Recently I had the opportunity to view the Robert Redford film “Lions for Lambs”, which calls out this very same apathy among undergraduate college students. The film, panned universally by critics, rang true with me in the end. As clumsy as the combat scenes tended to be (this is the normal reaction veterans have to the film industry’s apparently fruitless efforts to recreate the real thing), the message was borne out. Too many young Americans are maybe just a little too caught up in Chris Crocker and his rants about Brittany. We are on the verge of a historical presidential election during one of our nation’s most divisive times… we are facing unprecedented challenges in the realm of international relations… and, now, thanks to Global Economies and Markets, I know we’re also probably on the edge of a recession or at least a correction (knowledge may be power but it’s also a reason to worry, and I’m learning again now that I’m back at school). Yet Madden tournaments and three-year-old carribean murder cases are at the center of attention for the average young American.

And in Will Bardenwerper’s world, managers are complaining about paying more than a 15% tax on their “interest income” generated by shrewdly managing someone else’s money. Sigh.

There is what I call the DB factor. I won’t get too elaborate on this point, but the “DB” stands for a middle-school insult that somehow still seems relevant to me even to this day.

At Darden, I look around at my classmates and I notice that the DB factor is pretty damn low. Even when I look past the diversity of the students, and past the classmates who came from a military background, and even past the students who have pulled themselves to this point from a white collar background, I see it in everyone else: a very, almost unexpectedly, low DB factor. The Darden community is putting together a great auction to benefit “Building Goodness in April”, a wonderful charity in which groups of students head out and spend their time and the newly raised funds to refurbish the homes of those less fortunate. We are sponsoring a great “Toys for Tots” drive (I’ve already given one of my favorite toys: Kinex), and I can’t even begin to say how grateful I personally am to the Darden Military Association (DMA) and its associated sponsors for their support of military candidates and students at Darden. Probably the most important thing to me, however, is the in-depth description of pro-bono work I’ve heard from almost every company or firm that has come to brief on-grounds. It’s nice to know that giving a damn doesn’t stop when you get an MBA. In fact, it’s nice to know that you have the potential to do a lot more good as a result of getting one.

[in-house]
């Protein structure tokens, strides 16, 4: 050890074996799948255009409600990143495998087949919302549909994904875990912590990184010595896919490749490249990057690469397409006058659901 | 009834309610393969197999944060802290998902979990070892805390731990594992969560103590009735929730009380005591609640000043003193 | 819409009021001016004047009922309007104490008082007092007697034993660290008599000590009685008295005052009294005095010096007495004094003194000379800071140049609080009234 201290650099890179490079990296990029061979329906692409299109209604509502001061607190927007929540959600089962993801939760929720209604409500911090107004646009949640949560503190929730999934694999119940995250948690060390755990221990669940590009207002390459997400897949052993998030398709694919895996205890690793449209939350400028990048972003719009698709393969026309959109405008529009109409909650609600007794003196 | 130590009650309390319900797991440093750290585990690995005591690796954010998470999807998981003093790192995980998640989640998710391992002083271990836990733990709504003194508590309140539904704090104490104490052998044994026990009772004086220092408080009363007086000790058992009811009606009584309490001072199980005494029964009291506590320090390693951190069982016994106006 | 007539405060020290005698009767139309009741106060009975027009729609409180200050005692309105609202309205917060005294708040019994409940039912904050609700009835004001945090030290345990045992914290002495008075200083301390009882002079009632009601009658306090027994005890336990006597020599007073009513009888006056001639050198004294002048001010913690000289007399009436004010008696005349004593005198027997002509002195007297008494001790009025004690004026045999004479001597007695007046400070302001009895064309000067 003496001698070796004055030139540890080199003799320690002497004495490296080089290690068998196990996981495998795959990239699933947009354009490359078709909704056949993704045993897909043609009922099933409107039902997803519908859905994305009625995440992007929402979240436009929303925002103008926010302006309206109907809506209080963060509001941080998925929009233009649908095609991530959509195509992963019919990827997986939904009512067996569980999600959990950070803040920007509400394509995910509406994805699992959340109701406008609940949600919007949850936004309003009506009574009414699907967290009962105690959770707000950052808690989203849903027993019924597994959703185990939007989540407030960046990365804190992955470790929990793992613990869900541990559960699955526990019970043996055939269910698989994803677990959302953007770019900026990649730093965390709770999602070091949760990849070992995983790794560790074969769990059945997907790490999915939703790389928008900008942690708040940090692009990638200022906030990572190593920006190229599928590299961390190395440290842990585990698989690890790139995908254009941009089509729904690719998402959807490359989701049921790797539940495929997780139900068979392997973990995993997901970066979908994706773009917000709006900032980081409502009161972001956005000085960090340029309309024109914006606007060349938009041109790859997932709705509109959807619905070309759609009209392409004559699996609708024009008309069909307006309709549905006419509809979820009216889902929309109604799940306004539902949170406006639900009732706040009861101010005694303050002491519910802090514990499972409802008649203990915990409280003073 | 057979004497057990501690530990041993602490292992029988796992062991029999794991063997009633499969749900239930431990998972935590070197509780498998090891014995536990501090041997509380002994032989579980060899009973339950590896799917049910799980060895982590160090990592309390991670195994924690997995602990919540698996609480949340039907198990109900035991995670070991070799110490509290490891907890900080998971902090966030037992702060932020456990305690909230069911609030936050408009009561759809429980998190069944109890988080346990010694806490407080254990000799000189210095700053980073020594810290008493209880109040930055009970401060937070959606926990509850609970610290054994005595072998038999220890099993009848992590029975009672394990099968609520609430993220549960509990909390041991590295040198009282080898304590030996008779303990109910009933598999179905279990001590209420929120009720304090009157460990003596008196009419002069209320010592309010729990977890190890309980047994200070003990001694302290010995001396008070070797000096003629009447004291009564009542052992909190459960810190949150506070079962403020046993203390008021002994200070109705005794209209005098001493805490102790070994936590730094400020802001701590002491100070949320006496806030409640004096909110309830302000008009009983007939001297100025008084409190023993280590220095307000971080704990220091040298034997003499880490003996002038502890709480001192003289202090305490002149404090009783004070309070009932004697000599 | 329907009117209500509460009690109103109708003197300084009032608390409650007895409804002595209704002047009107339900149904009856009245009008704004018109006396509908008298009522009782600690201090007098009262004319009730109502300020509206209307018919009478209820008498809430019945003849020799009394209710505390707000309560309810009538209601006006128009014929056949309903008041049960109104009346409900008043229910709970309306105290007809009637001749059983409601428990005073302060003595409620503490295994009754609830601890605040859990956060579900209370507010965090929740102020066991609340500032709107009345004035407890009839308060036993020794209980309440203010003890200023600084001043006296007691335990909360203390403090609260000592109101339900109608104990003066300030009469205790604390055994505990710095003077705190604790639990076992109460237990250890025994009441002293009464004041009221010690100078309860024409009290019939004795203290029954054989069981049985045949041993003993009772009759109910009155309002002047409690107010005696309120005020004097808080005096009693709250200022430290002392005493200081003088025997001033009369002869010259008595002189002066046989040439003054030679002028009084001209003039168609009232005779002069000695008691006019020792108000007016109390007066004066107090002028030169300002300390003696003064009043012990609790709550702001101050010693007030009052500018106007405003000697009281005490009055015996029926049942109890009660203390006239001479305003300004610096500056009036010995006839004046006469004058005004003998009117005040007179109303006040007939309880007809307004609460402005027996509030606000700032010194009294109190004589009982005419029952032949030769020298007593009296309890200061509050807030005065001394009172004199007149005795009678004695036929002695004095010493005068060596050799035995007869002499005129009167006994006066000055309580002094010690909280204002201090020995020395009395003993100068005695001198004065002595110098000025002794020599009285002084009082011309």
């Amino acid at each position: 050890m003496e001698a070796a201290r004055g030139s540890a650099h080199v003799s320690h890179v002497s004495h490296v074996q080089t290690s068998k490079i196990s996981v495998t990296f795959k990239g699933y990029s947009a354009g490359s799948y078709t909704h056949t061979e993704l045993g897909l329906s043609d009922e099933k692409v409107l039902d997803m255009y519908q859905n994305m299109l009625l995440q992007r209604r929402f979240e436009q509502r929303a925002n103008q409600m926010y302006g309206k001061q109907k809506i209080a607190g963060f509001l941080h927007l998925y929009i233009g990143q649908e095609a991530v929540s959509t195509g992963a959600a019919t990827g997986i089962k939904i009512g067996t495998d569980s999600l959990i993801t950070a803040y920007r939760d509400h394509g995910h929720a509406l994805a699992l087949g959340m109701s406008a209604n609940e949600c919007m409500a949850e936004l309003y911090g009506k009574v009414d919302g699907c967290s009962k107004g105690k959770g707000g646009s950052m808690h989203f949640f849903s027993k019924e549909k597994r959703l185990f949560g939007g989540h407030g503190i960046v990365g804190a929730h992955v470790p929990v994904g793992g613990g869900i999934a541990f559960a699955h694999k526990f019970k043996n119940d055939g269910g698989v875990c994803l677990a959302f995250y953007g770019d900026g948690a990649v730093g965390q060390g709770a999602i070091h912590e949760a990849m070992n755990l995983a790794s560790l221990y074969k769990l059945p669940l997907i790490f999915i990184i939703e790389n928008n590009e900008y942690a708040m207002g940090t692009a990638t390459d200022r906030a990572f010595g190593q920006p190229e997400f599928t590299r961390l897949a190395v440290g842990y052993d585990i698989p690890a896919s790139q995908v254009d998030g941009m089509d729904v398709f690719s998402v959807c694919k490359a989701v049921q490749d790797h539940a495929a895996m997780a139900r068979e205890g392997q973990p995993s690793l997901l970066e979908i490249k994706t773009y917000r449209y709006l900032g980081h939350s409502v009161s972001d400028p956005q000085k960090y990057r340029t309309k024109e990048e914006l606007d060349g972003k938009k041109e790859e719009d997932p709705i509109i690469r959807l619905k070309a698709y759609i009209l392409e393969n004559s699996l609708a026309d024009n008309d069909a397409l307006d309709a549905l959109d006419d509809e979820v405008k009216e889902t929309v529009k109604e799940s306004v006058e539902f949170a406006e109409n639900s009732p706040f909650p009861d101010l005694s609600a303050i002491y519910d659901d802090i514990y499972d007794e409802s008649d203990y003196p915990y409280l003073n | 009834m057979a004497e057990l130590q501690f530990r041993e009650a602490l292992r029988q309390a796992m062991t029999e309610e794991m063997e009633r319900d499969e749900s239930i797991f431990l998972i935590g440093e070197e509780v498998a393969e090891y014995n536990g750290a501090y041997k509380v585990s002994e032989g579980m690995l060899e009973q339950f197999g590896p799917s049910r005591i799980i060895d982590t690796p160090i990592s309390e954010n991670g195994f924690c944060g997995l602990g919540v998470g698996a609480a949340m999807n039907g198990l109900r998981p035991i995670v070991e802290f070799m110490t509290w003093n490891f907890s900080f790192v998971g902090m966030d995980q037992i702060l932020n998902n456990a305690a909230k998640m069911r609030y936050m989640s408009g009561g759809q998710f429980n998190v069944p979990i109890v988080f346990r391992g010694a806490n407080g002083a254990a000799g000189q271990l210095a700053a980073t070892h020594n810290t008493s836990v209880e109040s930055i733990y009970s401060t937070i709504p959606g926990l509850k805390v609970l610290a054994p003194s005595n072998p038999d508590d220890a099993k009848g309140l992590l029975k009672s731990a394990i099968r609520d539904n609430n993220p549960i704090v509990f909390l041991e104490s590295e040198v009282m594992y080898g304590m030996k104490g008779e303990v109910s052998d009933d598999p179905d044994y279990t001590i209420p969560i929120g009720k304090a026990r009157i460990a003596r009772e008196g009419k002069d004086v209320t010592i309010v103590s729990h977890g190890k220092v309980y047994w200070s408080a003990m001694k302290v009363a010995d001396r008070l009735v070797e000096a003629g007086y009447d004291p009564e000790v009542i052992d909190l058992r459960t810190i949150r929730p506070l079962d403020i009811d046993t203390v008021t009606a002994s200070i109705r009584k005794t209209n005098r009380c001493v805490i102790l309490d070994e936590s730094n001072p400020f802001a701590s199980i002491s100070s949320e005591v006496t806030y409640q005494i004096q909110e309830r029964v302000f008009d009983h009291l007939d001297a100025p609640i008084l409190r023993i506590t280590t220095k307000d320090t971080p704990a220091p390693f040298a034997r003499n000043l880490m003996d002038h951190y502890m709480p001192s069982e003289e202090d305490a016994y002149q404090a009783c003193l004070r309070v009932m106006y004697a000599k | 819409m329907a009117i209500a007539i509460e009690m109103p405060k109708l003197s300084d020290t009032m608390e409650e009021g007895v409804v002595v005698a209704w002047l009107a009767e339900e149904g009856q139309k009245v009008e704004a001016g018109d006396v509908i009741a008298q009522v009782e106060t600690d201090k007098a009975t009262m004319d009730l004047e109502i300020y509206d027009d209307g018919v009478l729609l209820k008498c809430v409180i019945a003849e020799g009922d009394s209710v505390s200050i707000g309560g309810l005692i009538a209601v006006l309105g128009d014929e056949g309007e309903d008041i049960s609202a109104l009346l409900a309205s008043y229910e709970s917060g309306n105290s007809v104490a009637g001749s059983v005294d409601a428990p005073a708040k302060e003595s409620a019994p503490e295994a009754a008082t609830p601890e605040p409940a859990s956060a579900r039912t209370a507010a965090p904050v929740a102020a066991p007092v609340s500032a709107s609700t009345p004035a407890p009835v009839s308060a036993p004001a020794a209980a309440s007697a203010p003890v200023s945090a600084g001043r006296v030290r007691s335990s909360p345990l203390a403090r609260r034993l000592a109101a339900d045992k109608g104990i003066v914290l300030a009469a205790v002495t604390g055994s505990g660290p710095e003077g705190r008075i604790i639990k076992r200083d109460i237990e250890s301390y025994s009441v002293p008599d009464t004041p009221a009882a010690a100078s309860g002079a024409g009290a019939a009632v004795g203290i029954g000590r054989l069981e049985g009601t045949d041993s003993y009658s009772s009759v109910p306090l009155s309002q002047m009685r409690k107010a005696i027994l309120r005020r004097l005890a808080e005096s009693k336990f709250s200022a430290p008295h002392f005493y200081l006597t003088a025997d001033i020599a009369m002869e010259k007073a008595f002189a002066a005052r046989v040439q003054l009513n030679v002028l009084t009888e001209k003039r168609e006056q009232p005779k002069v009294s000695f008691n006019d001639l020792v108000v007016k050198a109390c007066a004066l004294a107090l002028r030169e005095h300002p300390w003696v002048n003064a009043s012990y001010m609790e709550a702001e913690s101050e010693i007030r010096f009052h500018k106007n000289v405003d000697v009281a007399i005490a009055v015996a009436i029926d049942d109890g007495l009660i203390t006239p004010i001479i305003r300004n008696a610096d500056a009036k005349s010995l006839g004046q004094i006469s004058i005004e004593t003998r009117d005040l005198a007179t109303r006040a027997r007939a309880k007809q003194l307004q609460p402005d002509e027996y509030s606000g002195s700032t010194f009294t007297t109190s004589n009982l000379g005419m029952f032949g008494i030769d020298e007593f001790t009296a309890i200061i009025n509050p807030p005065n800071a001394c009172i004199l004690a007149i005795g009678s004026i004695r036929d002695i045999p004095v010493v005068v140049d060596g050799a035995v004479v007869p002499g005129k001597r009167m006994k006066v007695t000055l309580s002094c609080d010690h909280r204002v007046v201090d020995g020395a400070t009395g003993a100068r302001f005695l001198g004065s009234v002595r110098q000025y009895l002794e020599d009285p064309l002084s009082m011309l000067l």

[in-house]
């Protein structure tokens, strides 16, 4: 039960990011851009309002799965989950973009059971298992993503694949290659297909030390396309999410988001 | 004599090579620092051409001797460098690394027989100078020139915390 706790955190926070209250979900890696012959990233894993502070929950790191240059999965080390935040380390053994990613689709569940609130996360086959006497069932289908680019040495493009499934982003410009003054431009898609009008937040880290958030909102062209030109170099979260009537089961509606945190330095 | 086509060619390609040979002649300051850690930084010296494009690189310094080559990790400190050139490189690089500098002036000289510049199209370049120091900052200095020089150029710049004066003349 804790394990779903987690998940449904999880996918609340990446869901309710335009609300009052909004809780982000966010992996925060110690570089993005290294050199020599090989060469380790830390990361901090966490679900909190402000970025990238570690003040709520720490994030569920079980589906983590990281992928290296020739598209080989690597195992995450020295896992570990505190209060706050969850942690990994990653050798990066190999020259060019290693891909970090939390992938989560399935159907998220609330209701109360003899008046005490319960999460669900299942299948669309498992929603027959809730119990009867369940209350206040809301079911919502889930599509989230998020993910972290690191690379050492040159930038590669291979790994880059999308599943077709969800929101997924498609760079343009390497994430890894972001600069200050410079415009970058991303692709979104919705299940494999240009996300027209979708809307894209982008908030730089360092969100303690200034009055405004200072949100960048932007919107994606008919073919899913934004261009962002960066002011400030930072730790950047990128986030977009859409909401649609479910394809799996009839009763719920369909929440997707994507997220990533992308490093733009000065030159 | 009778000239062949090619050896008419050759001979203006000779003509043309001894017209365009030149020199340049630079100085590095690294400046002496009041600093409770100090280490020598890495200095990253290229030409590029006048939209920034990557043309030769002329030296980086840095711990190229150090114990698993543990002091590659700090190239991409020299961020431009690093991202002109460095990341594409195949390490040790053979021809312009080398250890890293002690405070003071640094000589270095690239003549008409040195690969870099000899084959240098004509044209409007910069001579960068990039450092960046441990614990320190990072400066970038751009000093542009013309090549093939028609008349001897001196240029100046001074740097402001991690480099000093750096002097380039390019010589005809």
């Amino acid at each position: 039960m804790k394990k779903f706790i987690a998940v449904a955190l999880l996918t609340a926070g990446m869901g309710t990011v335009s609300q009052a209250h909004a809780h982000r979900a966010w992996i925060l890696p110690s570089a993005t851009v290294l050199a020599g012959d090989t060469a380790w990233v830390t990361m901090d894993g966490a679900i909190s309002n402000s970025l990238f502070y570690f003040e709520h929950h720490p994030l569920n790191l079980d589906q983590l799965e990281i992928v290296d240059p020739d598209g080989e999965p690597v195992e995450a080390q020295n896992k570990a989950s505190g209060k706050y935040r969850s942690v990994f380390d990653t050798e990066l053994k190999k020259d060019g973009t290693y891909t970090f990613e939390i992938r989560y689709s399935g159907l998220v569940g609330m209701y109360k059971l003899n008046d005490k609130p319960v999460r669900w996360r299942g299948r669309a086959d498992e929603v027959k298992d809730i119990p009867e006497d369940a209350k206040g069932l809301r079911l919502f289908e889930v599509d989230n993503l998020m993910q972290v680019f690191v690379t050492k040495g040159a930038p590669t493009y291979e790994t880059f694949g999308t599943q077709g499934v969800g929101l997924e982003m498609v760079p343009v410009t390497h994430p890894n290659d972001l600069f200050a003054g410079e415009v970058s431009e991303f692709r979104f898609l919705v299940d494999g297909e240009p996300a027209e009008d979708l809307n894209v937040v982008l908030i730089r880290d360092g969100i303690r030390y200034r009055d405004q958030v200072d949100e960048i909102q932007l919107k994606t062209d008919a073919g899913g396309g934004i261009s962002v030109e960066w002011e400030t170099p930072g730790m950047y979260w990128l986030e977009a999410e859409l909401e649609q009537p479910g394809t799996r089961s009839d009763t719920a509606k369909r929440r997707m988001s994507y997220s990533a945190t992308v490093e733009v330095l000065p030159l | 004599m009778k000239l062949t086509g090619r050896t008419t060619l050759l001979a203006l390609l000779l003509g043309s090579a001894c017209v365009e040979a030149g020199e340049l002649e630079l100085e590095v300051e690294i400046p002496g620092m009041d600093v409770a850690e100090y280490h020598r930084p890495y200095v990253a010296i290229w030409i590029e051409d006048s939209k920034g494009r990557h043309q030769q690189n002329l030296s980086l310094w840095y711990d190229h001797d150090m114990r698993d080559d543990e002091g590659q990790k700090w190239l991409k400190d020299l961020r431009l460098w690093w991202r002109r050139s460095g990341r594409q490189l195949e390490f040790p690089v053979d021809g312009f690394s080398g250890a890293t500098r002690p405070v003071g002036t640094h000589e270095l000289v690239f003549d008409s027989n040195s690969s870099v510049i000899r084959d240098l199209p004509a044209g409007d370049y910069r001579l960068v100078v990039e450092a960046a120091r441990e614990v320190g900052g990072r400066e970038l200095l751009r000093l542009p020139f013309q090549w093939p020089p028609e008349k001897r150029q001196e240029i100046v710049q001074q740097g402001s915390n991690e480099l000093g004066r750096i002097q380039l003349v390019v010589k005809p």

Will’s point remains solid. My stepbrother, Alex, is still in Mosul, and so my thoughts never stray far from Iraq. The fireworks at the Tech game last Saturday had the predictable result of having me duck and search involuntarily for the safest piece of earth to get under. A bag of garbage on the side of the road is still somehow a bit more ominous… I subconsciously swing my little car around it, avoiding it at all costs. And sometimes, even now, when leaving my apartment for the cold walk to grounds in the morning, I find myself feeling not just for my keys, wallet, and phone… but also my weapon, which, of course, was turned in for the final time last February.